Leviathan [Leviathan Trilogy] by Scott Westerfeld; illus. by Keith Thompson (Simon Pulse)
As WWI breaks out, Prince Aleksandar and his advisers flee to the Swiss Alps. Deryn, disguised as a boy, is aboard the British airship Leviathan, which crashes near Alek’s estate. The two begin a complicated dance of diplomacy in this trilogy blending history and steampunk. Also see sequels Behemoth and Goliath.  440 pages.



Suggested grade levels listed with each entry.

Driven: A Photobiography of Henry Ford by Don Mitchell (National)
A brief, engaging text appraises its subject, placing Ford in the context of his times and presenting his many contradictions. The book’s inviting design features an array of photographs, captions, and quotes. Grade level: 4–6. 40 pages.

Into the Unknown: How Great Explorers Found Their Way by Land, Sea, and Air by Stewart Ross; illus. by Stephen Biesty (Candlewick)
This remarkable book presents fourteen historical explorations, from Pytheas the Greek’s voyage to the first moon shot. Detailed cross sections diagram each mode of transportation. The text diligently differentiates between fact and opinion. Grade level: 4–6. 96 pages.

Blizzard of Glass: The Halifax Explosion of 1917 by Sally M. Walker (Holt)
In 1917, two ships collided in the Halifax harbor, one of them carrying a huge amount of explosives. The explosion, devastating aftermath, and rebuilding are related from the perspective of five families that lived in the waterfront neighborhoods. Grade level: 4–6. 141 pages.

Far from Shore: Chronicles of an Open Ocean Voyage by Sophie Webb (Houghton)
This journal details a naturalist’s experiences as a birder on a four-month-long research cruise, combining scientific information, field guide–like illustrations, and an account of day-to-day life. Intricate marine-hued watercolors portray the ship and sea life. Grade level: 4–6. 80 pages.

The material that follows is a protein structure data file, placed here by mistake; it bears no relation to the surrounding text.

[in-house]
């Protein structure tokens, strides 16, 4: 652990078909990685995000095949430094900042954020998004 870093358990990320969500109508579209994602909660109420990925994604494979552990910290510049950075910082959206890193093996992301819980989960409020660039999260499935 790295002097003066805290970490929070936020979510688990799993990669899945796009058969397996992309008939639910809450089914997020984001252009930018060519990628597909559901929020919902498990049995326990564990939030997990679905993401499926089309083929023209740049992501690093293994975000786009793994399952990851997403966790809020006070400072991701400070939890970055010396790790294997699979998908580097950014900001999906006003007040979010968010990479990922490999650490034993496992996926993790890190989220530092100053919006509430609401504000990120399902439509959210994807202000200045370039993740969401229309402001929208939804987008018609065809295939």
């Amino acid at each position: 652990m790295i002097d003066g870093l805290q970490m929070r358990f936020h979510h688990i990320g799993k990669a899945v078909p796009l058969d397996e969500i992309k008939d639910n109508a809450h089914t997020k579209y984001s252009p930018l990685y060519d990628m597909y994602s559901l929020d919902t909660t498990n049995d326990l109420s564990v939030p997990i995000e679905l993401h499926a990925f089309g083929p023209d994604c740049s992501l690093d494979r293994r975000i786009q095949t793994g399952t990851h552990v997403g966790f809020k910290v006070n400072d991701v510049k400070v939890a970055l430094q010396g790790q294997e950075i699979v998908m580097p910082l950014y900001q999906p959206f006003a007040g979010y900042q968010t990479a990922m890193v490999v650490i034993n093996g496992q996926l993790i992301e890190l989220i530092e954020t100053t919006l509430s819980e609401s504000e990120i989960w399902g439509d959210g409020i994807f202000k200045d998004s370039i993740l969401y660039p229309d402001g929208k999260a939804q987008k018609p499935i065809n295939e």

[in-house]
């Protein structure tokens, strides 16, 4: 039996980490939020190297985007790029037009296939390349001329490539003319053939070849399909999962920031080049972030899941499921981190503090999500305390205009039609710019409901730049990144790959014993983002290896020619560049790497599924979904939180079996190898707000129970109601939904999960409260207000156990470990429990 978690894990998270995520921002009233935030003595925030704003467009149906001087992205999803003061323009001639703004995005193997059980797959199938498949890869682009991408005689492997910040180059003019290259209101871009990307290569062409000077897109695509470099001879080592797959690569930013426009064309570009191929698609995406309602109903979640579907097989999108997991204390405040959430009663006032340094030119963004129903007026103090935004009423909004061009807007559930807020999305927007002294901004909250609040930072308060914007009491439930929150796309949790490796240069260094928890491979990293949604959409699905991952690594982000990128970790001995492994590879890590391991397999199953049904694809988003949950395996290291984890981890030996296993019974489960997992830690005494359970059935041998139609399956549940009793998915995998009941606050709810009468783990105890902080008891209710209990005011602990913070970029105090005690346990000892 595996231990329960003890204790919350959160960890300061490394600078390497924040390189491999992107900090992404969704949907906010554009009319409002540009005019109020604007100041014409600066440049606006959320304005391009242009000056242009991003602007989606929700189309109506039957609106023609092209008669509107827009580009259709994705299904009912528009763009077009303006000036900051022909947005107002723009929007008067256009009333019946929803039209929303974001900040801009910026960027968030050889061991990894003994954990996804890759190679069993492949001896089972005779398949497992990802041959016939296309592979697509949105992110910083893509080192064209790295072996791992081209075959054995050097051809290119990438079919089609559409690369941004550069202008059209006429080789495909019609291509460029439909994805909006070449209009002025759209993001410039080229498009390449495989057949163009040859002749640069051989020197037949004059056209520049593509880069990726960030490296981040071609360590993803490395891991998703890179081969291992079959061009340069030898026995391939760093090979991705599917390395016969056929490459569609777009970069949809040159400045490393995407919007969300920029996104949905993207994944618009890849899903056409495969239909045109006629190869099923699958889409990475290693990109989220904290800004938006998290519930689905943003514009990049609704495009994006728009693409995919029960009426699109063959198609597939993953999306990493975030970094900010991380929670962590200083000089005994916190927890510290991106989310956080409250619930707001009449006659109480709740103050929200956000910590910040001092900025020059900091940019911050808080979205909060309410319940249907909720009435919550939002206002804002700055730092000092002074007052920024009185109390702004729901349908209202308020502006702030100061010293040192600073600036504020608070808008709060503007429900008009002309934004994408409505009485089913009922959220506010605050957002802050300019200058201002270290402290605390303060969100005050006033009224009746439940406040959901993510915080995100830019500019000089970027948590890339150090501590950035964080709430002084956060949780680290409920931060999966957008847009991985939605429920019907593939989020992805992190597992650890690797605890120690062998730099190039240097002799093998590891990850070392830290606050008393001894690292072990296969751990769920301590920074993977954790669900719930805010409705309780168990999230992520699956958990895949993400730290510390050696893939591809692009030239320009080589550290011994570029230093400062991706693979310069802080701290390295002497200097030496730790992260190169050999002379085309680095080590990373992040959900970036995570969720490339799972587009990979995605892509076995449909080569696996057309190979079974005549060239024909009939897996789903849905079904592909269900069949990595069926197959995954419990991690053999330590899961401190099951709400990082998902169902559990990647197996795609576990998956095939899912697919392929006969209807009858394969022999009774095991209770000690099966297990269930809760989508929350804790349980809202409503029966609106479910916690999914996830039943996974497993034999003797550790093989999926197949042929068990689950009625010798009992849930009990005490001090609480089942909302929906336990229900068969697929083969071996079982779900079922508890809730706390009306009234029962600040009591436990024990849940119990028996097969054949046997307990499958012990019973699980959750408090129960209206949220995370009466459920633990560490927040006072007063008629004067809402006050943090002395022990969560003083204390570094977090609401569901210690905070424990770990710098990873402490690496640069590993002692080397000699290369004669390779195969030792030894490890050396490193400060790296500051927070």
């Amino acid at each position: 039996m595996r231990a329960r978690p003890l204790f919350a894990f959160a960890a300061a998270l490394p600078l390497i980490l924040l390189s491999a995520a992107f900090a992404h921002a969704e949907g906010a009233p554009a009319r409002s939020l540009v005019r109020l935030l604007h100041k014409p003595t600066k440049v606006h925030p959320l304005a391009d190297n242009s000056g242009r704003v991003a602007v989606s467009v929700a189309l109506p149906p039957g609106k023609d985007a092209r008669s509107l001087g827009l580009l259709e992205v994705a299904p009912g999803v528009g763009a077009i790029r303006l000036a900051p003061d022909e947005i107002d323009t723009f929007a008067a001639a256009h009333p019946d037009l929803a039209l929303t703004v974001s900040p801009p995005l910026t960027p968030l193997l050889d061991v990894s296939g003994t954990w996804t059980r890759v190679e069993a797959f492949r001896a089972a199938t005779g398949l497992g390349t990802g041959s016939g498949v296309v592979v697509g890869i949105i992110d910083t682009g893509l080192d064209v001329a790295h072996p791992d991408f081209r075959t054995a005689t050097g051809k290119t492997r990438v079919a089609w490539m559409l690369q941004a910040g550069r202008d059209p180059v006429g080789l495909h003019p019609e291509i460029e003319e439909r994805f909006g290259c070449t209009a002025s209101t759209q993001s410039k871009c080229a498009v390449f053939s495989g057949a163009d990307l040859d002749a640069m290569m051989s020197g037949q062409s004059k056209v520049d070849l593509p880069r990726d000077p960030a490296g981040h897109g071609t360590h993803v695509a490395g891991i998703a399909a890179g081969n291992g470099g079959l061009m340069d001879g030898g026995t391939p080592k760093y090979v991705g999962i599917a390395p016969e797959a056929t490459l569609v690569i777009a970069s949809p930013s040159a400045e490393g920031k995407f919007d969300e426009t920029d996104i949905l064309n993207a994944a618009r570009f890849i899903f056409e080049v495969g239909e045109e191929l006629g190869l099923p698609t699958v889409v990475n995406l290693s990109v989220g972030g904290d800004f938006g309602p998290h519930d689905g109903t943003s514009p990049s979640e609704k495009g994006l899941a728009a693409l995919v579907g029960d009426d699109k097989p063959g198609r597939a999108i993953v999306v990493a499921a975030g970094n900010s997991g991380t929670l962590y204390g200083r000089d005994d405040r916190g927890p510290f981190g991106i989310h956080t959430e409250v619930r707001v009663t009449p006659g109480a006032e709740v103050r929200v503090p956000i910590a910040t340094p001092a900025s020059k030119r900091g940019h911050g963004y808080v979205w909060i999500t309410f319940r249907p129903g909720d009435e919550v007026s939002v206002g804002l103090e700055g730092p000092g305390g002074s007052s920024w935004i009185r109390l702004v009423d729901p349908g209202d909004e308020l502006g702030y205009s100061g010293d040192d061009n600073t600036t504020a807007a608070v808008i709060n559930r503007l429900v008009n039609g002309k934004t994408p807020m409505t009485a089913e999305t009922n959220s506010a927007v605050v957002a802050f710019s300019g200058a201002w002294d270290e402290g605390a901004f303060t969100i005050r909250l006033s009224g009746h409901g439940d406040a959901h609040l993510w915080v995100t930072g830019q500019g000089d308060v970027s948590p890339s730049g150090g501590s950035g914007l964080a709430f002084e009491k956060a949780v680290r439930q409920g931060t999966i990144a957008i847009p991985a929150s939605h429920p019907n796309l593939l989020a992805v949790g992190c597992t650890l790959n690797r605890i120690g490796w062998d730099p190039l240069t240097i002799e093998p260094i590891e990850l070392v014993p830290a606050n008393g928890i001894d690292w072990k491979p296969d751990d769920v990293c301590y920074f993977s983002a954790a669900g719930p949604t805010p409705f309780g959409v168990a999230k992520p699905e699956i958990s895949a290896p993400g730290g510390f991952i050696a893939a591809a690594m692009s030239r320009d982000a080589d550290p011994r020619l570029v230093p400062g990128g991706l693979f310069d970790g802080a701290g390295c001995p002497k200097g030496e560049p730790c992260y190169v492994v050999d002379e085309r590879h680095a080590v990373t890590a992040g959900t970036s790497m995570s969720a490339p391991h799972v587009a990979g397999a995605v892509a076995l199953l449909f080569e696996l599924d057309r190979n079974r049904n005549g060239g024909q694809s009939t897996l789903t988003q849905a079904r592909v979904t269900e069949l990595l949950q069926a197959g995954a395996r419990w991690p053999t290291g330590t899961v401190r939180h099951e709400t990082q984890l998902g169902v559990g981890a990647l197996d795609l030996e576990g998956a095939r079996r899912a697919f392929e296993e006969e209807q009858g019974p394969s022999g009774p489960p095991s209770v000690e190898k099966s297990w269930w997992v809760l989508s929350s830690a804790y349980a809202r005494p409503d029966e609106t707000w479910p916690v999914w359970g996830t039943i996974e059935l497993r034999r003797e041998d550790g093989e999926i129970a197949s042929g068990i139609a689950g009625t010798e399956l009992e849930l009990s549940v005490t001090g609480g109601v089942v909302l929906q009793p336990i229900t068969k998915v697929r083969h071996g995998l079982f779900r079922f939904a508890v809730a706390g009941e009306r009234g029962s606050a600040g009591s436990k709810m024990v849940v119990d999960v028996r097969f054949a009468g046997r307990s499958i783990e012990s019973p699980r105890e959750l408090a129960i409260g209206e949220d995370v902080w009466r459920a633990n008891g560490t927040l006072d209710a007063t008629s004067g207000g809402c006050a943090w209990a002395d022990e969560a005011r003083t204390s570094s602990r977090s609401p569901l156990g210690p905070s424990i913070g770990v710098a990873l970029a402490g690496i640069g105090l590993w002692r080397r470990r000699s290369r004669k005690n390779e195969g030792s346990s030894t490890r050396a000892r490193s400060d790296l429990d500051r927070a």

Pharaoh’s Boat by David Weitzman (Houghton)
This handsome casebook on constructing (and, thousands of years later, reconstructing) the boat Pharaoh Cheops would ride into the afterlife focuses on intricacies of design and creation. Clear schematic drawings illustrate the boat’s parts and assemblage. Grade level: 4–6. 48 pages.

Honda: The Boy Who Dreamed of Cars written by Mark Weston; illus. by Katie Yamasaki (Lee)
This biography outlines the life of Japanese automaker Soichiro Honda, who repaired vehicles, designed and built motorcycles, and built the Honda Civic. Acrylic paintings combine inventive elements with potentially sterile pictures of machinery. Grade level: K–3. 32 pages.

Night Flight: Amelia Earhart Crosses the Atlantic written by Robert Burleigh; illus. by Wendell Minor (Simon/Wiseman)
This free-verse account of Earhart’s 1932 solo transatlantic flight settles into the cockpit and describes what the legendary pilot might have seen and felt on the long, tense journey. Vivid paintings heighten the text’s immediacy. Grade level: K–3. 40 pages.



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  1. […] recommend fiction and nonfiction featuring planes, trains, automobiles, and other things that go for young readers of all ages. These titles were all published in the last few years and reviewed […]